Breaking news: Signature Orders Clients To Shut Down Crypto Accounts!

Key Points:

  • Signature Bank’s crypto clients must close accounts by April 5 or have them closed by the FDIC.
  • $4 billion of deposits related to Signature Bank’s digital banking business are not included in the NYCB’s bid.
  • Signature’s payments platform Signet, powered by blockchain, may also be affected.
Signature Bank, a New York-based bank, has reportedly given its clients with cryptocurrency funds until April 5 to withdraw their funds and find another bank.
Signature Orders Clients To Shut Down Crypto Accounts

Otherwise, their accounts will be closed by the United States Federal Deposit Insurance Corporation (FDIC). The FDIC confirmed on March 28 that the deposits belonging to digital asset clients were not included in New York Community Bancorp’s (NYCB) bid to buy most of the deposits and loans held by Signature Bank on March 19.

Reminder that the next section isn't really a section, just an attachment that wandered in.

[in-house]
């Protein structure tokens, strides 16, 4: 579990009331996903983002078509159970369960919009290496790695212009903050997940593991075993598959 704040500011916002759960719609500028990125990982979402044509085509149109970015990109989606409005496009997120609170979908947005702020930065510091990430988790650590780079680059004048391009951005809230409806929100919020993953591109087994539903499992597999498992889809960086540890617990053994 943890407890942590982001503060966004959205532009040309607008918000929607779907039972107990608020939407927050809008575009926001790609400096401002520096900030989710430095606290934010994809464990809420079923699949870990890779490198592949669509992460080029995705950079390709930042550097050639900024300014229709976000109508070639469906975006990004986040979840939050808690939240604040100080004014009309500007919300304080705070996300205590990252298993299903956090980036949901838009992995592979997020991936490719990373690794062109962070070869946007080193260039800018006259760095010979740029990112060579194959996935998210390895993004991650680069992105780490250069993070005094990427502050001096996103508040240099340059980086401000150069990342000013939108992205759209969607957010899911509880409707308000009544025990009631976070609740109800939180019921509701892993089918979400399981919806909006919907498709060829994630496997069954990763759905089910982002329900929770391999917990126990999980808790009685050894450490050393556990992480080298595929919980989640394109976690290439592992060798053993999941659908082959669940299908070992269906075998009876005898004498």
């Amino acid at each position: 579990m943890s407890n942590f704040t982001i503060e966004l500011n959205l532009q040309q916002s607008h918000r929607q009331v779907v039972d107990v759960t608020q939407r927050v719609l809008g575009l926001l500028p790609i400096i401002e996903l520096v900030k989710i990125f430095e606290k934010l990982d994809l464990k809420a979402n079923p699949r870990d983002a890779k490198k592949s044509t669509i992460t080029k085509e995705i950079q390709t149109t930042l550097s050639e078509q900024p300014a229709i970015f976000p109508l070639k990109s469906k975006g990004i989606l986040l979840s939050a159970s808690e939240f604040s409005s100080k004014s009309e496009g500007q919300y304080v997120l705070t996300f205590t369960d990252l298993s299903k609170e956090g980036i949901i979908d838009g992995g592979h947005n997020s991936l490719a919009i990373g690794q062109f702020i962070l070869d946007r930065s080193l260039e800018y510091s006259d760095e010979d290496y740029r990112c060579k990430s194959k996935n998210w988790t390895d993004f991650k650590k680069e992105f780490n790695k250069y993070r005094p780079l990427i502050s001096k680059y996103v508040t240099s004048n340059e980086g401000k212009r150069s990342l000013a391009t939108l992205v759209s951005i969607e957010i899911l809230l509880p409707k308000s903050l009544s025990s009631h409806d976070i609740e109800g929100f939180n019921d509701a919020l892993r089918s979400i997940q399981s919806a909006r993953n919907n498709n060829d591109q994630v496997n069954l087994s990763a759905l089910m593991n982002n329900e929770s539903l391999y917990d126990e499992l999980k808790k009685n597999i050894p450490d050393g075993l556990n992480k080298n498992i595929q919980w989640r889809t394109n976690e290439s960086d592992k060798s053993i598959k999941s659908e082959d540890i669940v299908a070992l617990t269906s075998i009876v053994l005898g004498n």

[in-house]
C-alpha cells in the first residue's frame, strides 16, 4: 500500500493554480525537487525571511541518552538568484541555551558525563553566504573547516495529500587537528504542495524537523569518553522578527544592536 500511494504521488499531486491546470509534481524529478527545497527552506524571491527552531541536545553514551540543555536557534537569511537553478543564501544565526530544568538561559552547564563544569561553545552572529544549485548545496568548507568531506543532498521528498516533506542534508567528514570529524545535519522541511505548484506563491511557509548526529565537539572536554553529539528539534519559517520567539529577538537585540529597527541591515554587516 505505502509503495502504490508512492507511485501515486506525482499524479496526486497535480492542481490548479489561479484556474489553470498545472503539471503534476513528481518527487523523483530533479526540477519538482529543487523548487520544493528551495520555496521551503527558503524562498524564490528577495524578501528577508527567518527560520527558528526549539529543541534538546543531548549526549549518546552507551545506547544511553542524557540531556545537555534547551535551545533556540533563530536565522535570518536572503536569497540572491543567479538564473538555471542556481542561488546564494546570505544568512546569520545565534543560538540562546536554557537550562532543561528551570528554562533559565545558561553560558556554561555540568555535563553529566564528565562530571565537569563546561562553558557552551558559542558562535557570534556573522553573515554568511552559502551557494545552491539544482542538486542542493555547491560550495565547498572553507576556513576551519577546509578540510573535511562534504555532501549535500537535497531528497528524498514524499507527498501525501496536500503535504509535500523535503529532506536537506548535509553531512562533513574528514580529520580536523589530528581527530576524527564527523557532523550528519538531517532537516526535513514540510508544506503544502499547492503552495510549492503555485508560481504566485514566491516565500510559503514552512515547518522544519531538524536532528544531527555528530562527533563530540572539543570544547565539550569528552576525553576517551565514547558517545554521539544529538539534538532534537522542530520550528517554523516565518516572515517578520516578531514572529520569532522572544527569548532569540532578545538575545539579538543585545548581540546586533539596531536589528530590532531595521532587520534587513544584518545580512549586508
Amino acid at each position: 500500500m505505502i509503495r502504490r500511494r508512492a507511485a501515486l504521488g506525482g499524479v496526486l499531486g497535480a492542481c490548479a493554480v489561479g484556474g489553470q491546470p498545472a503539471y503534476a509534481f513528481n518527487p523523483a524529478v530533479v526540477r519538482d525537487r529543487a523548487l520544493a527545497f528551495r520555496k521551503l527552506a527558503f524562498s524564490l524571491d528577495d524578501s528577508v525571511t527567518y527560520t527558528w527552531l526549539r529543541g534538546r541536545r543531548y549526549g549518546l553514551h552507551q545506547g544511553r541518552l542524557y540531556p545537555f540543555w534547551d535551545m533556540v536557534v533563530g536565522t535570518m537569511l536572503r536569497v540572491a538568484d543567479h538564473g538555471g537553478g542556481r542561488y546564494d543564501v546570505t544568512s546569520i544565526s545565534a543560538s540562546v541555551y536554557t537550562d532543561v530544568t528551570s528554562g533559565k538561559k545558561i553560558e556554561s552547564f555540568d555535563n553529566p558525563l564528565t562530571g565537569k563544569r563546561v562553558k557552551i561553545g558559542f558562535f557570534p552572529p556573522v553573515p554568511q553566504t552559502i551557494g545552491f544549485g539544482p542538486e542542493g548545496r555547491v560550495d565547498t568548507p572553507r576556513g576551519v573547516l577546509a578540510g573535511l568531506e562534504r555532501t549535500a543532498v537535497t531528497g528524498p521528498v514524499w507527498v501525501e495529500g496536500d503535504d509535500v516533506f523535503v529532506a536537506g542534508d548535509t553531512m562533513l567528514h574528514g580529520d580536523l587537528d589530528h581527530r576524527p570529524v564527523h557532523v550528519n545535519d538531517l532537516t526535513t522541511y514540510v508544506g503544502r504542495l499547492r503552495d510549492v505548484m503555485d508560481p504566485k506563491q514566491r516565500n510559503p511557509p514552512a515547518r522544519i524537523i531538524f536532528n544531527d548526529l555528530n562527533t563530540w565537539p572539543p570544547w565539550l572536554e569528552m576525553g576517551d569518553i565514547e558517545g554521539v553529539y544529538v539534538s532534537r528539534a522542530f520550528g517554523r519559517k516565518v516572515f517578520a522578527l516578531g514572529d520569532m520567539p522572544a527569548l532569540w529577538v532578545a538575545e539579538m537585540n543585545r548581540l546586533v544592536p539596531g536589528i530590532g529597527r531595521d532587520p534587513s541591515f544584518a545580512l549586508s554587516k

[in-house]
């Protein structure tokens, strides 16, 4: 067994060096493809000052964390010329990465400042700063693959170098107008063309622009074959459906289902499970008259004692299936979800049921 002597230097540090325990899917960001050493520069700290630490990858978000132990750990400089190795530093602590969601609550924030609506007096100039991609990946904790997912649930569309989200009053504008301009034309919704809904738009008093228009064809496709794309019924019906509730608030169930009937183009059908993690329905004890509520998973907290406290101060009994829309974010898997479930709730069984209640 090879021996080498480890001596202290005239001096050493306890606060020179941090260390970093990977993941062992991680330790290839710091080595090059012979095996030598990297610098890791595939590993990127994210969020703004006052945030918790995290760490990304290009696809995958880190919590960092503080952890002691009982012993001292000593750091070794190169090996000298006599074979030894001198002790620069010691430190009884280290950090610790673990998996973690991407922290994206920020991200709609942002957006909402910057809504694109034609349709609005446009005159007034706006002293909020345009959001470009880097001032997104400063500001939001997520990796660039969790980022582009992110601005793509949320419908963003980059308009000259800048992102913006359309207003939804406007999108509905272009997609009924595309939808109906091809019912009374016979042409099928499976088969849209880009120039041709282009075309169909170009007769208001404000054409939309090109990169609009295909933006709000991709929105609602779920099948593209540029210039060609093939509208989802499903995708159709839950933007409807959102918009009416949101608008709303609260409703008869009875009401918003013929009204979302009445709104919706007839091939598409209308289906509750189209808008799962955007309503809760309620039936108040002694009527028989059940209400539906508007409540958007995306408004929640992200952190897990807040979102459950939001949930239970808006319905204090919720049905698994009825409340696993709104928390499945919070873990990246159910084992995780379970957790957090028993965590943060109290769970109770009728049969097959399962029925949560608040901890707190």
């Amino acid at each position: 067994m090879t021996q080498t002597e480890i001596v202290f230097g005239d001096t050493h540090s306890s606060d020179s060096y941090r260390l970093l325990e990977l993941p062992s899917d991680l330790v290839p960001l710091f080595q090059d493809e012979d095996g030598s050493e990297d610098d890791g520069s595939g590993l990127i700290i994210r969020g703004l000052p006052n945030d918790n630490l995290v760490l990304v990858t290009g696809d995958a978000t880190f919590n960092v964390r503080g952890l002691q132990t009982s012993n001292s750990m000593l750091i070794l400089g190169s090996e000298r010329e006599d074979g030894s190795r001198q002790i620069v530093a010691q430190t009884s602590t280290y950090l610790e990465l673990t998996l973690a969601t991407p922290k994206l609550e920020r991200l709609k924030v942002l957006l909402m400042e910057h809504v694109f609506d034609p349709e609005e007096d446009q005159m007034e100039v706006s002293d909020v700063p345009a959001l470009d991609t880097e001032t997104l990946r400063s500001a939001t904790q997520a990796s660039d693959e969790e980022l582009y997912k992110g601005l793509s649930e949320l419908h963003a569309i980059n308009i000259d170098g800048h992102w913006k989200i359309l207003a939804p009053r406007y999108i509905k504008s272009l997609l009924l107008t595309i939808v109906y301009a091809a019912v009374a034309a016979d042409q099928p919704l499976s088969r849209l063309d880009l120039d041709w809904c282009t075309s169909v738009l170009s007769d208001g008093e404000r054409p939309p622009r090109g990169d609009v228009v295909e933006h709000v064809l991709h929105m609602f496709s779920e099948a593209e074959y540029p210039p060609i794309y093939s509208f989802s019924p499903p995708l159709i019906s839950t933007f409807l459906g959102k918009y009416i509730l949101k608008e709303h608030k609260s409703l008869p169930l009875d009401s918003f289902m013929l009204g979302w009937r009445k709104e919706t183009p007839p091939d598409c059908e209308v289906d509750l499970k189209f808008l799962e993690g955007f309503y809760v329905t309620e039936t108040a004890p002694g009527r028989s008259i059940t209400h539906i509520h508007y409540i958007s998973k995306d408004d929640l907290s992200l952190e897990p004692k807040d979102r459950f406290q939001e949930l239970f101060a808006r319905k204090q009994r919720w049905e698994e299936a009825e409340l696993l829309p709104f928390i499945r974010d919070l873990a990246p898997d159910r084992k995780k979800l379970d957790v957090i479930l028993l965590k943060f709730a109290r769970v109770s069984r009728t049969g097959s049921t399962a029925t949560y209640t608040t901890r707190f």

Depositors who have their accounts closed will receive a check to their registered address. This means anyone with funds held with Signature but unable to transfer them out should ensure that their registered address is up-to-date. It is important to note that while New York Community Bancorp (NYCB) bought most of the deposits and loans held by SB on March 19, the deal with the FDIC did not include “approximately $4 billion of deposits related to the former Signature Bank’s digital banking business.”

Also excluded from the deal was Signature’s payments platform Signet, which is powered by blockchain technology to facilitate real-time payments with no transaction fees or limits. The fate of Signet is still currently uncertain.

Signature Bank was closed by New York regulators on March 12 due to concerns about a bank run and its potential risk to the U.S. economy. The FDIC was appointed as the receiver of the bank, and it was tasked with administering the funds and property connected to it. Banks interested in acquiring the assets of SB were asked to submit bids to the FDIC by March 17, with the agency reportedly only considering bids from those with an existing bank charter.

DISCLAIMER: The Information on this website is provided as general market commentary and does not constitute investment advice. We encourage you to do your own research before investing.

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